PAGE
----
However, checks by Tell Magazine show that former Governor of the state, Danjuma Goje, now a senator had written series of letters to the Ecological Fund Office (Presidency), Federal Ministry of Environment and other relevant agencies between 2003 and 2006, drawing their attention to the erosion problem in the state. It was not until November 2013 that the Ecological Fund Office responded, by awarding a contract for the construction works of Bogo – Tabra gully erosion to one TABARAKAH CONSOLIDATED LIMITED, a road construction firm. Whether this could have been influenced by the former minister is not certain anyway
But that was just a part of the project because the work downstream did not get to Doma Bridge, another more hazardous, erosion – devastated area. Not satisfied, the people, therefore, wrote their last letter of January 2018 to the then minister of state, Federal Ministry of Power, Works and Housing lamenting that “over the years, various contracts amounting to huge sums of money have been sunk into the project (to tackle the erosion menace) without appreciable success”.
More findingsindicated that the next Chief Executive of the state after Goje, GovernorIbrahim Dankwambo, had also during his tenure, written similar letters ofappeal to the same relevant bodies shouldered with the responsibilities ofcontrolling erosion in the area. More especially the extension/expansion of theproject to Doma Bridge in order “to save the whole area permanently”, as statedin the letter of the Bogo Communities to the Governor, seeking hisintervention. But up to the time Dankwambo left office in 2019, the extensionwas not carried out.
And now as if abandonedto their fate, the people are once again and for the umpteenth time, voicingout their lingering dilemma to the new Governor of the state, Mohammed InuwaYahaya, the Federal government and all other relevant agencies, to as a matterof urgency, come to their aid and save them from endless agony before the nextrainy season, a period when gully erosion is more devastating.
In an interview withthe village head of Sabon – Garin Bogo, Alhaji Suleman Adamu, it was gatheredthat hundreds of his people – mostly peasant farmers – had fled the area in thelast few years to find shelter elsewhere.
“Many of the people inmy community have been forced to relocate to other safer abodes to escape theadvancing erosion. You can see as you have visited the various spots devastatedby the erosion, no one in his right sense can live in these dangerous zones.Homes have been destroyed. Vast acres of lands destroyed, and the erosioncontinues to wreck havoc in the area. Very soon, if nothing is done urgently tocheck this menace, there will be no land for erecting any structure let alonefarming”, the village head narrated pathetically.
He then pleads withthe Inuwa Yahaya administration, to do all at its disposal to fight thedangerous trend that has deprived thousands of their means of livelihood, andis still devastating, because as he puts it, erosion has no boundaries and isno respecter of anyone.
Also commenting on the problem, the chairman of Anguwan Misira Cooperative Society, Malam Abubakar Sadiq, who has been living in the area for about 17years, says, a lot of people had been forced to vacate the area due to the lingering erosion menace, adding that, as at this October (2019), many others are making alternative arrangements for new abodes elsewhere.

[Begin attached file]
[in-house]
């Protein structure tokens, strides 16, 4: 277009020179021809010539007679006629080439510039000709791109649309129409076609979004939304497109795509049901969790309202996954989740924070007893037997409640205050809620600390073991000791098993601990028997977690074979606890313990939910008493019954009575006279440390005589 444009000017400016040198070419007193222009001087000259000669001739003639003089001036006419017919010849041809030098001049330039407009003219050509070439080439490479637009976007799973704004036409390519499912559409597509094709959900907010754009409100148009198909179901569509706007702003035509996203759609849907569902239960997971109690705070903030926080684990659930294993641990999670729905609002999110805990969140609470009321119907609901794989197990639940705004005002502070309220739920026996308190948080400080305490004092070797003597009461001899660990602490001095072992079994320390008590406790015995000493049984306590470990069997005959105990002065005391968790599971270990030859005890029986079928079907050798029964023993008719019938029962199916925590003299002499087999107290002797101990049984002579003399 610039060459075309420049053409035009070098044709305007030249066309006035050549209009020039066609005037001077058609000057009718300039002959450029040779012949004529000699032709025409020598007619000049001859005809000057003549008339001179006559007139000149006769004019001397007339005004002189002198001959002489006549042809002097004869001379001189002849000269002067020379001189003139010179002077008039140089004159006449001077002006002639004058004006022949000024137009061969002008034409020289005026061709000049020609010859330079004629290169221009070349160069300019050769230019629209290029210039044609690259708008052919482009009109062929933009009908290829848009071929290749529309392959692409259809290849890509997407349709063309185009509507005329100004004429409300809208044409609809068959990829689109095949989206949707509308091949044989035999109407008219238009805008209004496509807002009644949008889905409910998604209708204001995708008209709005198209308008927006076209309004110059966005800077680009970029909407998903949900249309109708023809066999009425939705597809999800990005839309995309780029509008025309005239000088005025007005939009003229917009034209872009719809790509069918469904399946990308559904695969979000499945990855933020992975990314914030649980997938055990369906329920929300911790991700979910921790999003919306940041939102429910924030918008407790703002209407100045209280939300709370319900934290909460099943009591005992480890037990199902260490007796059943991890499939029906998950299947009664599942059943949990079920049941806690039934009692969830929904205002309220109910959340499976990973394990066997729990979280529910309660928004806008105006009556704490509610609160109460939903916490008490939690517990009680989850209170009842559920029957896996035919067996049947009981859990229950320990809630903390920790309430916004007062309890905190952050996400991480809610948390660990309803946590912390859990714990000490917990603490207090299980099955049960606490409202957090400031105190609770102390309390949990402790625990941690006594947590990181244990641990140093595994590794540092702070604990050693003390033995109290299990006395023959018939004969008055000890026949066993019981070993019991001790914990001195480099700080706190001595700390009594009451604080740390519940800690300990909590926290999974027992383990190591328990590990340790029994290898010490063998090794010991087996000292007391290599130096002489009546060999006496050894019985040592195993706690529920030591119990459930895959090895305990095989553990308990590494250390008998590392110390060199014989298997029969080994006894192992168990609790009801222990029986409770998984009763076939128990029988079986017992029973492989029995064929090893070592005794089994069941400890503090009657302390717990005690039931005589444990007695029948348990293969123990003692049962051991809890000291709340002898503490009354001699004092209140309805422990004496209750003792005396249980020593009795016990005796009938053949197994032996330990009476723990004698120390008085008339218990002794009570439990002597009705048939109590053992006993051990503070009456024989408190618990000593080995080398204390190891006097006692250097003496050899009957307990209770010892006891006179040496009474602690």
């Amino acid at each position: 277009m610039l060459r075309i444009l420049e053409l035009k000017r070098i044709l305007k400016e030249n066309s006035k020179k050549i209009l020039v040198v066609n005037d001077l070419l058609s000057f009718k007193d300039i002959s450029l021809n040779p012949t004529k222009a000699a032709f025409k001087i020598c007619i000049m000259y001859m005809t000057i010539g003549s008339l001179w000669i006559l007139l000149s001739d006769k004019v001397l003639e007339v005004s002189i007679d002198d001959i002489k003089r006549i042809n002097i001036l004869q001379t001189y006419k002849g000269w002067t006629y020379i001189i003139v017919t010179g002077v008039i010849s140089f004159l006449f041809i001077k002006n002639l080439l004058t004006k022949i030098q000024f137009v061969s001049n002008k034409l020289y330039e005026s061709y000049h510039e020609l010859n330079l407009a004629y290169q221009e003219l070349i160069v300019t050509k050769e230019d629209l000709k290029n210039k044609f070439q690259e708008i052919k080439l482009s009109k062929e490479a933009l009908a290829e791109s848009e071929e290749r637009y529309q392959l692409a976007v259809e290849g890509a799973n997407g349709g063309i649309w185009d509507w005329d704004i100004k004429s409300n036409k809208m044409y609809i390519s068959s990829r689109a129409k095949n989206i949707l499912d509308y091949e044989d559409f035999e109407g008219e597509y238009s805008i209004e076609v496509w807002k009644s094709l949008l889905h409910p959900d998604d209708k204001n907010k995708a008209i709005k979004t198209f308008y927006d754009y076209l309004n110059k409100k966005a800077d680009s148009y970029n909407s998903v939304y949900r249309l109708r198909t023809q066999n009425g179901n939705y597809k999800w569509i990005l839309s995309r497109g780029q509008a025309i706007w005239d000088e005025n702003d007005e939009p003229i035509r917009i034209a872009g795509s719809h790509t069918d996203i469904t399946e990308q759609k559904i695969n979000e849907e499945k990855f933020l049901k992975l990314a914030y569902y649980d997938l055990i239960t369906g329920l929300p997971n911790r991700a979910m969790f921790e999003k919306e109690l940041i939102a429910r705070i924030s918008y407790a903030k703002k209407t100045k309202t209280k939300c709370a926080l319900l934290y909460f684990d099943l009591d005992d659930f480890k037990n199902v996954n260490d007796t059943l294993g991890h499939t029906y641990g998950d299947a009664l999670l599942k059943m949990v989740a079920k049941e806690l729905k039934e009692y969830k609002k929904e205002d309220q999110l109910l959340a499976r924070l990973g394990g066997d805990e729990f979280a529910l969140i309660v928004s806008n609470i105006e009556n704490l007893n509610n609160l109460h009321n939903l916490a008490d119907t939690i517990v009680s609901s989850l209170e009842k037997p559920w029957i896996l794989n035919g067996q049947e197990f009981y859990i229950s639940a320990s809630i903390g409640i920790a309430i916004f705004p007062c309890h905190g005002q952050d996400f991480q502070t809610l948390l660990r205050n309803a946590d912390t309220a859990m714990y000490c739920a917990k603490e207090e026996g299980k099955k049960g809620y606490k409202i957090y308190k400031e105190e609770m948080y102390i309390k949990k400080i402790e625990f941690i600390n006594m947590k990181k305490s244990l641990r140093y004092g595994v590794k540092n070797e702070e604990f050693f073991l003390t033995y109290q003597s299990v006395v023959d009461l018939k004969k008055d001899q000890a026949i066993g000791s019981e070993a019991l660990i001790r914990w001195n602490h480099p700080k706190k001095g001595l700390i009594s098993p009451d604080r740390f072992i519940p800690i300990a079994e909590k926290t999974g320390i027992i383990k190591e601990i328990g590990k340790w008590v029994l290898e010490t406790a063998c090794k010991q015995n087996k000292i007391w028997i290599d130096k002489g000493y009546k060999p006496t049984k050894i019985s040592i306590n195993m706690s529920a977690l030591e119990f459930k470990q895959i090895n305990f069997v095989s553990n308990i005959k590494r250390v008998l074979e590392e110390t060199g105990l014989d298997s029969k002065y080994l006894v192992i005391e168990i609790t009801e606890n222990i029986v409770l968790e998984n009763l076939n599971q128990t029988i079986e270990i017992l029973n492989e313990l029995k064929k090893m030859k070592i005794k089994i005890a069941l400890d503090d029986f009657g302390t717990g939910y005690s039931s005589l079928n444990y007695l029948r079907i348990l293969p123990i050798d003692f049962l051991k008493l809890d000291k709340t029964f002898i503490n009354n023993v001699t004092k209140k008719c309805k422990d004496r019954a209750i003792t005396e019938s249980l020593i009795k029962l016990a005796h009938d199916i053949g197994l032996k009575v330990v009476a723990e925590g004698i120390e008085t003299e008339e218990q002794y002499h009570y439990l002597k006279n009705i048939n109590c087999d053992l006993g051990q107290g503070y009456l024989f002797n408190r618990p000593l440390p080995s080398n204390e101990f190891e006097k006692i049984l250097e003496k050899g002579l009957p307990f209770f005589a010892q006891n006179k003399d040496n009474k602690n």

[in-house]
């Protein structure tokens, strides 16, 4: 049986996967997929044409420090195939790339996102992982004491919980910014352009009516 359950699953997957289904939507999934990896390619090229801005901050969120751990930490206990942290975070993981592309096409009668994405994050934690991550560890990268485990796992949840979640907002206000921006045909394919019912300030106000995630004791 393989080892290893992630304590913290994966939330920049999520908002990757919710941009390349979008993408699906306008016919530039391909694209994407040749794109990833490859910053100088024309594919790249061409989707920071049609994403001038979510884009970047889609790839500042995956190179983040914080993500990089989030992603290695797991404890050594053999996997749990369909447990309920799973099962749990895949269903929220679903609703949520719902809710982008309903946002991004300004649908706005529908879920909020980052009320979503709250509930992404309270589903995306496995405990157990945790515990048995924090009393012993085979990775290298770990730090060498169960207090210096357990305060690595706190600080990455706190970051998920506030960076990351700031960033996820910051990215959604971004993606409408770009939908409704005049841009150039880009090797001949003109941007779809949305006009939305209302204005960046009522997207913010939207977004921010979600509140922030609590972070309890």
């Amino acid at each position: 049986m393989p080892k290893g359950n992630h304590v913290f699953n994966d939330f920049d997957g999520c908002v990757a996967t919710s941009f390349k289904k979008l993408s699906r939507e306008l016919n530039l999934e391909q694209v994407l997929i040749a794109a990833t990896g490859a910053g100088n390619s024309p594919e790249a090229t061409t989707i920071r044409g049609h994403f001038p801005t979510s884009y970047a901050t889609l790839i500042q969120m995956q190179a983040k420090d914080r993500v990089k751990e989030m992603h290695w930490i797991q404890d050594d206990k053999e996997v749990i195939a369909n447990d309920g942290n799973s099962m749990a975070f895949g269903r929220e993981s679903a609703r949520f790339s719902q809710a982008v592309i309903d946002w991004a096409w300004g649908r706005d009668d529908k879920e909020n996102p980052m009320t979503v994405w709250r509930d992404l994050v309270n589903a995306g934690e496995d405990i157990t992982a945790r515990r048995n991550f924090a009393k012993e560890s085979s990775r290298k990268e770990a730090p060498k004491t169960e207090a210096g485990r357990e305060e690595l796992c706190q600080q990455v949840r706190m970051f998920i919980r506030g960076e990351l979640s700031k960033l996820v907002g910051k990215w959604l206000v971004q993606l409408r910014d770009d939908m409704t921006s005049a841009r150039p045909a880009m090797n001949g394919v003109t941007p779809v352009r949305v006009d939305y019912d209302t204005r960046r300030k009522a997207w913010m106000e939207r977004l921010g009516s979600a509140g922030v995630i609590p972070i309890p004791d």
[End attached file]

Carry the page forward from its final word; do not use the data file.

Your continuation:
He said, his Association (Misira Co-operative Society), while on a sympathy visit to some affected households recently, discovered the magnitude of devastation caused by the erosion, pointing out that “apart from the many that were forced to vacate their homes in the last few years several others are planning to relocate to other safer parts of the state this October”.
Sadiq said, both theGoje and Dankwambo administrations, tried their best to check the menace oferosion in some affected areas of the state. He said, at Anguwan Misira viaHayin Kwarin Misau for instance, ex-Governor Dankwambo ordered the constructionof a box culvert which to some extent, had helped in blocking the surgingerosion from advancing towards some households.
However, he observed, passage of rainwater was diverted to people’s abodes some meters away from the box culvert, thereby exposing them to erosion threats adding, “right now, the houses within distance of the culvert, are under erosion threats”.
He called on people especially those residing by the riverside, to avoid dumping refuse and other unwanted matters inside the river and drainages, so as not to block waterways, else they would be creating room for more erosion hazards. “Yes, in their calculation to block advancing erosion, they keep dumping refuse and every unwanted junk inside the river, inside canals, inside gutters and everywhere, not knowing that they are creating room for serious erosion”, he said.
Sadiq then pleads with the Inuwa Yahaya administration and the Ecological Fund Office to as a matter of urgency, come to their rescue by checkmating the advancing erosion, so as to save them from continued loss of property, and sorrow.
Speaking with Tell in his office along Tunfure Road, Off the city centre of Gombe recently, the Environment Officer, Gombe State Project Management Unit (SPMU), Dr. Shittu Whanda, said, there were officially five identified erosion areas in the state, with four within Gombe the state capital and one in kumo, the headquarters of Akko Local Government Area. Coincidently, more findings revealed that majority of the erosion areas in Gombe are scattered within Akko Local Government.